World Cup Begins. I Refuse to Follow It.


In this day and age, when nobody cares to read, or think, I am almost sure nobody outside of my few close friends and followers would read this post either. But because I have no other power than writing, I do this stupidity one more time: express my honest, heartfelt feelings.
I was a huge football (soccer) fan, and actually, quite a good player too. In Calcutta (Kolkata) where I grew up, football back in those days was the biggest sport. We played alley football (with a baseball-size rubber ball), and we also played field football (using an old, worn-out size 5 football with an inflatable rubber bladder inside the thick, rough leather skin). A number of times, at various leagues — mostly neighborhood leagues — I won the top scorer award, winning a small silver cup or more often a towel, which I flaunted to my classmates and family members.
Injuries were very common. Had countless doctor visits and minor surgeries. Then, playing cricket on a neighborhood London park, I broke my knee, ending my football career once and for all. Then, I coached for a while in upstate New York.
Some of my friends and I were almost like encyclopedia of football history. How many goals Pele scored in 1958, 1962, 1966 and 1970 World Cup. How disingenuous was Maradona’s “Hand of God” goal. How England players brutally hurt Pele in 1966, and referee was silent! How Argentina’s Mario Kempes, Or Italy’s Paolo Rossi became household names overnight. And then, the long list of celebrity players like Socrates, Eusebio, Gordon Banks, Cryuff, Platini, Zidane, Roberto Carlos, Cameroon’s West-undermined Roger Milla…all the way to today’s Germany’s seven goals against Brazil … to Spain’s Xavi and Iniesta … to Neymar, Ronaldo and Messi … I can really give you a one-hour fun presentation on football.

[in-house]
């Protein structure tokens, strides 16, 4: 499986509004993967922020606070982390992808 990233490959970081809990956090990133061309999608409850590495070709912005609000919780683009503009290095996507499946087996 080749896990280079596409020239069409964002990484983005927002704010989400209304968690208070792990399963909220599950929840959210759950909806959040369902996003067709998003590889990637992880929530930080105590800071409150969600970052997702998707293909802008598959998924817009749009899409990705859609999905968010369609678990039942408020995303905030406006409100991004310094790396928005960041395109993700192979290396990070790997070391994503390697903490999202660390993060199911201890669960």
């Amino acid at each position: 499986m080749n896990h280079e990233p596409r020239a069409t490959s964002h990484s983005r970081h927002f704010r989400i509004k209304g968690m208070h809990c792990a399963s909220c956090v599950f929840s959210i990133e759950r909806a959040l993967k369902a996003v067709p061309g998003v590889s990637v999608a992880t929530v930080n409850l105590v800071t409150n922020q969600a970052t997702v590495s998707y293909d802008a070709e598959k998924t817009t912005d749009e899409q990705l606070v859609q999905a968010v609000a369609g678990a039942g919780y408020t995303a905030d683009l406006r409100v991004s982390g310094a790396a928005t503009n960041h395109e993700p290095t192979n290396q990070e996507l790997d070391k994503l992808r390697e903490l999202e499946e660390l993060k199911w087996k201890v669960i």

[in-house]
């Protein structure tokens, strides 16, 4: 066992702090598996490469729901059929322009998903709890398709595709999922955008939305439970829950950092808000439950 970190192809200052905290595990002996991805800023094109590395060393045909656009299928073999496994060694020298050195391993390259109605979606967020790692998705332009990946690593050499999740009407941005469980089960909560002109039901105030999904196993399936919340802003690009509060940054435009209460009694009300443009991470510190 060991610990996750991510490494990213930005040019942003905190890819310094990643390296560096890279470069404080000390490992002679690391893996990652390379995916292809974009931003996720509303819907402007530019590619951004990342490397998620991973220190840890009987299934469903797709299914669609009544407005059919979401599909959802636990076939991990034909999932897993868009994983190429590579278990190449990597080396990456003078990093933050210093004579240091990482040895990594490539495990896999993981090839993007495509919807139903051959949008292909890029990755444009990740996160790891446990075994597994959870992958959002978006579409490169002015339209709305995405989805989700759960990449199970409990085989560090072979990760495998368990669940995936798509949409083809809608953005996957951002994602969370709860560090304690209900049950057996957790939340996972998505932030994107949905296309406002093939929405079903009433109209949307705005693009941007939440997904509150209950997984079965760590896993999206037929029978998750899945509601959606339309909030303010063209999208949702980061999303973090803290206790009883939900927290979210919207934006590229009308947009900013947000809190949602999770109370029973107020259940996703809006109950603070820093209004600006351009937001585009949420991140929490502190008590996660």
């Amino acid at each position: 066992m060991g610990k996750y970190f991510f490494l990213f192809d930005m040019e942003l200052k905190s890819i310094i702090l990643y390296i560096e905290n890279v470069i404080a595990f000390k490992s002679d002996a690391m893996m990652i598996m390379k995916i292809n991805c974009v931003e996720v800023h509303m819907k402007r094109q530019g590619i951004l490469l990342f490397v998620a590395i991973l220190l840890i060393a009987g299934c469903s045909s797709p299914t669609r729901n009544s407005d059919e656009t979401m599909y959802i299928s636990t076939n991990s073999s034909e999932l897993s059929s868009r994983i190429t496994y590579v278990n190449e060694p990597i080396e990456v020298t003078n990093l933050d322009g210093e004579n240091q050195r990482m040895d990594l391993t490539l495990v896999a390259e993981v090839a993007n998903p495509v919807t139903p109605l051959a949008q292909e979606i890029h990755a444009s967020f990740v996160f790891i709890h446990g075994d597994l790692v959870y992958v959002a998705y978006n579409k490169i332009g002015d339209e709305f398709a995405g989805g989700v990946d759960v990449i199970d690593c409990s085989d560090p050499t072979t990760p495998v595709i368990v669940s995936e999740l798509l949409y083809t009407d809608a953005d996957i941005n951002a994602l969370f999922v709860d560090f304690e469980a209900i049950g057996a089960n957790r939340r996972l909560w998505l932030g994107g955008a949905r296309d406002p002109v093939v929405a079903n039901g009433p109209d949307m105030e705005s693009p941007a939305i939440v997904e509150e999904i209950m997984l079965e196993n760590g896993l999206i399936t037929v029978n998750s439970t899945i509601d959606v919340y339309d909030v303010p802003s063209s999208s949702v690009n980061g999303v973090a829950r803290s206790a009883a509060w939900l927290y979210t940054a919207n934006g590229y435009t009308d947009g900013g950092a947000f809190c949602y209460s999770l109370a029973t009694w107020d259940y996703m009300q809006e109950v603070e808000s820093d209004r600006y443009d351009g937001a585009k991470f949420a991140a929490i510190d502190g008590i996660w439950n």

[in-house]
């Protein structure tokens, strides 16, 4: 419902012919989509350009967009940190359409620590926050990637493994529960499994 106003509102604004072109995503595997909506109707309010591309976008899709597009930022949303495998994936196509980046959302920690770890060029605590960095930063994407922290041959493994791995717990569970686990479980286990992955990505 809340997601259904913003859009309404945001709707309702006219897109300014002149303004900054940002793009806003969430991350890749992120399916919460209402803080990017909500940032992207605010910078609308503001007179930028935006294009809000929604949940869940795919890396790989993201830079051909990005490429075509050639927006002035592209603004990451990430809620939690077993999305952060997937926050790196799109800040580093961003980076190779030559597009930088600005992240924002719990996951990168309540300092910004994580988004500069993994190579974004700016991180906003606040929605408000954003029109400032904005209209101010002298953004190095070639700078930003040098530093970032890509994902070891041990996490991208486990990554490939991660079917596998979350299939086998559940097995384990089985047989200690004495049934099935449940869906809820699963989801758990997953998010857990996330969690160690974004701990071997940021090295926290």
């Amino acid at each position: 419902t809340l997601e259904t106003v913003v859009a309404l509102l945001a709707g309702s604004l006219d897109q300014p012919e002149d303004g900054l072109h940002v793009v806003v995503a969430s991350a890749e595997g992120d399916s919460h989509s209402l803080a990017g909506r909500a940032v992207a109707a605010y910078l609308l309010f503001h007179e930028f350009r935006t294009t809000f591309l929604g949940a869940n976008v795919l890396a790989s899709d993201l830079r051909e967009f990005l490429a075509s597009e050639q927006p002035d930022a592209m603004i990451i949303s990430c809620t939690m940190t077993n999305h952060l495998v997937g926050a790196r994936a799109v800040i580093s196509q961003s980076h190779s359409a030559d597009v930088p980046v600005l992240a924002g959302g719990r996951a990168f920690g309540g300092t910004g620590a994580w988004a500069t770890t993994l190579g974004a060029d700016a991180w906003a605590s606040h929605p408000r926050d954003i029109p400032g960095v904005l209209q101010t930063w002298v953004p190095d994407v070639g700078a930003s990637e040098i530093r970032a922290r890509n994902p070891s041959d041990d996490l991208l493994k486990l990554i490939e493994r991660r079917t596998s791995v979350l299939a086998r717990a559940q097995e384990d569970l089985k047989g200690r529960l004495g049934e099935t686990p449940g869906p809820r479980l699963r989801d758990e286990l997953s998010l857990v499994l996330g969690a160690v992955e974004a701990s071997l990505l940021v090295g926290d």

Nobody knows, but our Calcutta was our champion Brazil. We loved Brazil, and we loved football.
But I don’t follow World Cup anymore — just the same way I have now unfollowed cricket and Olympics.
World Cup football, just like World Cup cricket and Olympics, has now become anything but sports. It has lost its gamesmanship, and billions of dollars of profit and corporate advertisements have taken over. Practically, all the major outcomes are pre-determined, and fixed. Players and clubs are extremely rich, making billions, and they couldn’t care less about the unbelievable income and wealth disparity the world sees right now. Players — except for a small few like Drogba of Ivory Coast — don’t care about the unthinkable poverty, health crisis, environmental crisis, and illiteracy their own countries see right now, let alone the vast number of unfortunate around the world.
Olympics and World Cup games are now huge distractions created by big media worldwide to distract people’s attention from real-life issues. The games have become one more powerful weapon in the arsenal of the ruling class, who divert people’s attention from issues such as the children who make the balls, boots, jerseys, and countless items these big events use — earning slave wages. Million of poor workers — countless child labor included — live and work in abominable conditions. Nobody cares to talk about them, and their lifelong suffering.
Football stadiums are built using blood and sweat of hapless immigrant workers. Millions of impoverished people are displaced, and their homes are neighborhoods are destroyed. Those who protest are thrown in jails, or killed mercilessly.